Thanksgiving Food!

Thanksgiving is all about giving thanks and food! Of course. What do you serve for Thanksgiving? I love hearing how people across the country do Thanksgiving differently. Here’s we did it – on the east coast with my family and then in the midwest with Brian’s: 

  • Turkeyduh. East Coast: My mom rarely put the stuffing inside the bird and she never bought a fancy bird or did anything fancy to it. Just a plain ol’ bird, roasted in the oven since early morning Thursday. Midwest: My mother-in-law is the queen of cooking cheats. She would go to the deli and ask for thick slices of turkey breast. Then, she would heat the turkey in her giant slow cooker, either with a little bit of water, or with gravy in the bottom.
  • Stuffinghands down, the best part of the Thanksgiving meal! East Coast: My mom was very traditional with her stuffing – no nuts, nothing fancy, all homemade, and later as we got older, she even stopped putting gizzards in it (phew). Midwest: Stove Top. All the way. I have to admit, that doesn’t bother me in the least. Just talking about Stove Top makes my mouth water.
  • Potatoes the one part my sister could eat all day long. East Coast: Homemade mashed potatoes with homemade turkey gravy. Midwest: Same thing, but with canned gravy.
  • Sweet PotatoesYUM. East Coast: Little bit of orange juice, cinnamon, sugar, salt, with melted marshmallows on top, baked until hot with gooey marshmallows on top. Midwest: I’m not sure Brian’s family knows what to do with a sweet potato.
  • Green Bean Casseroleclassic. East Coast: Traditional – no change to the classic, old recipe here! Why change a classic?? Midwest: I always made it for my in-laws. I don’t think they’d had it before I came along! But to me, how can it be Thanksgiving without green bean casserole?
  • Saladso many options, so little time. East Coast: Normally, we had a green salad and a jell-o salad of some sort. I don’t think we ever had the same jell-o salad twice growing up. Midwest: Salad? Must be somewhere with the sweet potatoes…
  • Rolls OH. MY. WORD. Fresh bread will be in heaven. I promise. East Coast: My mom makes these heavenly rolls every year for at least Thanksgiving and sometimes for Christmas, too. It’s a recipe from my great grandma and it makes the whole house smell absolutely amazing. They are the perfect thing for leftover turkey sandwiches. They’re golden and crispy on top and flaky and buttery inside. A ton of work – I think my mom spends an entire making them – but they’re so worth the effort. Midwest: Like I said, my mother-in-law is the queen of cooking cheats. At Brian’s home, it’s brown and serve rolls or crescents from a can. But, for all the non-homemade-ness, they’re still fresh bread and you won’t find complaints here!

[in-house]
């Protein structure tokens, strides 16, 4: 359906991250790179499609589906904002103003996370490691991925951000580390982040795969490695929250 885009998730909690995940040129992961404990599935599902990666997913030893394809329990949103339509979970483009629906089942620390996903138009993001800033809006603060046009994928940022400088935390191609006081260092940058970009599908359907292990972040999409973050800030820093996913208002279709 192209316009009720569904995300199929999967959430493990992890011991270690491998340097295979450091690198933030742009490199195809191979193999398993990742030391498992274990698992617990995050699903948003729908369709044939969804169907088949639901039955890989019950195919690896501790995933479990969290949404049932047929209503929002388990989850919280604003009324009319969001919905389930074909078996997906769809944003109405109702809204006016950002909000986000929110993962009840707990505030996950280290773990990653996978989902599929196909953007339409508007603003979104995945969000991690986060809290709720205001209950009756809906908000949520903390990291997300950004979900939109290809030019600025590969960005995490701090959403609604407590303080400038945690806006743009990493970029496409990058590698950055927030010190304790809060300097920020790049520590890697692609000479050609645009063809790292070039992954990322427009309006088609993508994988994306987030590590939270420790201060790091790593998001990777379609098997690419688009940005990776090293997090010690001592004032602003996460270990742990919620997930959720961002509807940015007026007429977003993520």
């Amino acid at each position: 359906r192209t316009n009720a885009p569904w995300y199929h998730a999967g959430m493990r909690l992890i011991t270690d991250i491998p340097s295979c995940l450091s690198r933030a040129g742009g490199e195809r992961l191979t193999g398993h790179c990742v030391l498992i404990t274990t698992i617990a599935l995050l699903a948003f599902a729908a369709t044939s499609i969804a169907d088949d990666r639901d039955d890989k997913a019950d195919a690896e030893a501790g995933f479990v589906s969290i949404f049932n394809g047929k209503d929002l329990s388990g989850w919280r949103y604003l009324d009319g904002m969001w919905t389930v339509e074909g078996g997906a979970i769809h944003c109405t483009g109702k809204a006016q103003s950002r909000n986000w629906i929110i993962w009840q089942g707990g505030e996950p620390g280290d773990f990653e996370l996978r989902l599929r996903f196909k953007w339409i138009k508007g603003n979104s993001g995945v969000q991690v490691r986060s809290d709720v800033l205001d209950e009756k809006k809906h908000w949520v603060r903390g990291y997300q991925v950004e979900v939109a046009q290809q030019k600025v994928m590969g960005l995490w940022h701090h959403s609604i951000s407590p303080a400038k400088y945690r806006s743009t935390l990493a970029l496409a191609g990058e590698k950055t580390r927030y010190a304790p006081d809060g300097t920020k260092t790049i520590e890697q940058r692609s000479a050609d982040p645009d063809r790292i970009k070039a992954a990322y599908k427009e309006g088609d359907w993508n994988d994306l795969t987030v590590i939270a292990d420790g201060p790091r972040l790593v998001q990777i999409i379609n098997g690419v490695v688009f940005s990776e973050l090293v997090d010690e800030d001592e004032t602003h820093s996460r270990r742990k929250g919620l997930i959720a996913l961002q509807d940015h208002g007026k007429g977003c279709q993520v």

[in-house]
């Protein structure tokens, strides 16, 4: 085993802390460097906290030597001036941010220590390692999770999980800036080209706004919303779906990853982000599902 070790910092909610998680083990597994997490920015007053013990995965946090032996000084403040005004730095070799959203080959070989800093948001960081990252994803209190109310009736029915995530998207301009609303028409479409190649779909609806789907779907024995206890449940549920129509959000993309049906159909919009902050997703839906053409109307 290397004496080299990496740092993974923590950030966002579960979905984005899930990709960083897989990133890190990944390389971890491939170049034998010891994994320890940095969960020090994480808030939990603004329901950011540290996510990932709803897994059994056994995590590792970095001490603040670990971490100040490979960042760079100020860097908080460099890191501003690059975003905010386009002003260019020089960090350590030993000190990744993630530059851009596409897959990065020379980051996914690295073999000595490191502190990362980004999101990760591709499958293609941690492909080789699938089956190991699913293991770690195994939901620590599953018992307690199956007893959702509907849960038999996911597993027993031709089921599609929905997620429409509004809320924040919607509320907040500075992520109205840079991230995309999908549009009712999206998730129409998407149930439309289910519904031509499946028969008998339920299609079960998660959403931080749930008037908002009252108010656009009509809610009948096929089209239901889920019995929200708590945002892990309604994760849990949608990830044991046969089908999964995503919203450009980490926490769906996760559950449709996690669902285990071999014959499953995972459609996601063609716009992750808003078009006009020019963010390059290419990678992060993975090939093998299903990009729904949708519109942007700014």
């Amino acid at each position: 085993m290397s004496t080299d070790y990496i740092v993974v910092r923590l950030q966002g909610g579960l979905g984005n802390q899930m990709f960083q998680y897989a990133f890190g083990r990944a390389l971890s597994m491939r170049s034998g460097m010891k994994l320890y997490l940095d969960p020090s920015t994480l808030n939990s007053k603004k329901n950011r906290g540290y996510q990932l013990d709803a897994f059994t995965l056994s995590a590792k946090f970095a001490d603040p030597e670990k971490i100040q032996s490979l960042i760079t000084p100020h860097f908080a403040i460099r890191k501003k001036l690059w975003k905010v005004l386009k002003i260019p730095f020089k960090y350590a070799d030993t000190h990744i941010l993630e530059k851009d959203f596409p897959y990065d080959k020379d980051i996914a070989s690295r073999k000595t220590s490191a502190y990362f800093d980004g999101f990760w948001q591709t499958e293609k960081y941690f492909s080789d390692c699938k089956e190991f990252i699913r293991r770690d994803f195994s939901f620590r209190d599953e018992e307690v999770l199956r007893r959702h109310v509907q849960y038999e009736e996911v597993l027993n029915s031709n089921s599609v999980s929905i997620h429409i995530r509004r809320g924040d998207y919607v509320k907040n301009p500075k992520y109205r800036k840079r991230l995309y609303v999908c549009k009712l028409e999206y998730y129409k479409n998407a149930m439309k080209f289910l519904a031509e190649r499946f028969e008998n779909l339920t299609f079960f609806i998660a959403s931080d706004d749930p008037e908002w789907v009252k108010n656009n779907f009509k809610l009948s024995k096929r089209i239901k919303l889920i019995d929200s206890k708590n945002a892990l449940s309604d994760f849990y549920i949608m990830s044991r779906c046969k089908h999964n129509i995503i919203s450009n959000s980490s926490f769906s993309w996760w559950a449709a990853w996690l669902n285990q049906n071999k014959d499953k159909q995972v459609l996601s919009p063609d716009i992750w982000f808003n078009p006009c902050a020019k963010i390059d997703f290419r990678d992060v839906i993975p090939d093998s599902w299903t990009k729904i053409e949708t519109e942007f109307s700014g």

• Cranberry Sauce so good when smeared all over the turkey! East Coast: Normally, just from a can. Why mess with it? [Growing up, I always thought my mom stood in the kitchen and made the lines herself before serving… I didn’t know it came from a can until I was like in high school – no joke.] My mom has made it from scratch a few times, but we all so greatly prefer the canned stuff, she decided she didn’t need to waste time! Midwest: Canned. Of course.
  • Pieswhat is Thanksgiving without pie?? East Coast: All homemade. Mom starts baking at least on Monday and always has a big variety depending on the crowd. If all of us are home, she tries to make everyone’s favorite. We have been known to have pumpkin, pecan, apple, and blueberry at the same Thanksgiving dinner. Midwest: Lots of pies. None homemade. Until I showed up. hehe. I always made the pumpkin pie for Thanksgiving. The rest – apple, blueberry, chocolate – were all store bought.
  • Drinksgotta have something to wash it all down! East Coast: Cranberry juice mixed with Gingerale was the special drink we always have. [I tried to get that this year, but it was just too much money since we were buying expensive pecans as well. Bummer.] Midwest: The best drink ever – sherbert with 7Up. You take whatever flavor sherbert you’d like, put a few scoops into the pitcher, then cover with 7Up (or is it Gingerale?? Shoot. I could be wrong. I am almost certain it’s 7UP, though). So good.

So, what will you be feasting on this year?


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November 2011
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